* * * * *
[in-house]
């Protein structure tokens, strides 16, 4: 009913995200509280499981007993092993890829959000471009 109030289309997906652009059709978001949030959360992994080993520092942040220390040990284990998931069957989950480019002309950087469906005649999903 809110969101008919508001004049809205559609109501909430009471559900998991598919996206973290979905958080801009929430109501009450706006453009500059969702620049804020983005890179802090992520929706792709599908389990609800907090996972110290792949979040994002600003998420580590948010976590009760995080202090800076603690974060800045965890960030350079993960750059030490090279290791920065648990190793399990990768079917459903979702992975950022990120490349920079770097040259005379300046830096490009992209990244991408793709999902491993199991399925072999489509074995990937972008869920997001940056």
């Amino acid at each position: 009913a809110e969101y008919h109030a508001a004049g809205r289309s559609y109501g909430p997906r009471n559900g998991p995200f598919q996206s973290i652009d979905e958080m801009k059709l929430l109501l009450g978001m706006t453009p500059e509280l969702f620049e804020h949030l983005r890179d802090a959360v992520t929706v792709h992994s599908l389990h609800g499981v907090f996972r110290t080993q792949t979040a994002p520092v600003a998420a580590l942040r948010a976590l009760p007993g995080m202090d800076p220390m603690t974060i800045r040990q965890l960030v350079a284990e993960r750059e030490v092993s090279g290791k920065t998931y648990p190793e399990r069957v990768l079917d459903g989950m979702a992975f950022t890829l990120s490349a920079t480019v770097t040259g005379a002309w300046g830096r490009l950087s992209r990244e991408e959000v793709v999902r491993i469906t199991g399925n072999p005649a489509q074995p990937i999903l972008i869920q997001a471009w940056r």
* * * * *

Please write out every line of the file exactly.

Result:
[in-house]
């Protein structure tokens, strides 16, 4: 009913995200509280499981007993092993890829959000471009 109030289309997906652009059709978001949030959360992994080993520092942040220390040990284990998931069957989950480019002309950087469906005649999903 809110969101008919508001004049809205559609109501909430009471559900998991598919996206973290979905958080801009929430109501009450706006453009500059969702620049804020983005890179802090992520929706792709599908389990609800907090996972110290792949979040994002600003998420580590948010976590009760995080202090800076603690974060800045965890960030350079993960750059030490090279290791920065648990190793399990990768079917459903979702992975950022990120490349920079770097040259005379300046830096490009992209990244991408793709999902491993199991399925072999489509074995990937972008869920997001940056």
């Amino acid at each position: 009913a809110e969101y008919h109030a508001a004049g809205r289309s559609y109501g909430p997906r009471n559900g998991p995200f598919q996206s973290i652009d979905e958080m801009k059709l929430l109501l009450g978001m706006t453009p500059e509280l969702f620049e804020h949030l983005r890179d802090a959360v992520t929706v792709h992994s599908l389990h609800g499981v907090f996972r110290t080993q792949t979040a994002p520092v600003a998420a580590l942040r948010a976590l009760p007993g995080m202090d800076p220390m603690t974060i800045r040990q965890l960030v350079a284990e993960r750059e030490v092993s090279g290791k920065t998931y648990p190793e399990r069957v990768l079917d459903g989950m979702a992975f950022t890829l990120s490349a920079t480019v770097t040259g005379a002309w300046g830096r490009l950087s992209r990244e991408e959000v793709v999902r491993i469906t199991g399925n072999p005649a489509q074995p990937i999903l972008i869920q997001a471009w940056r």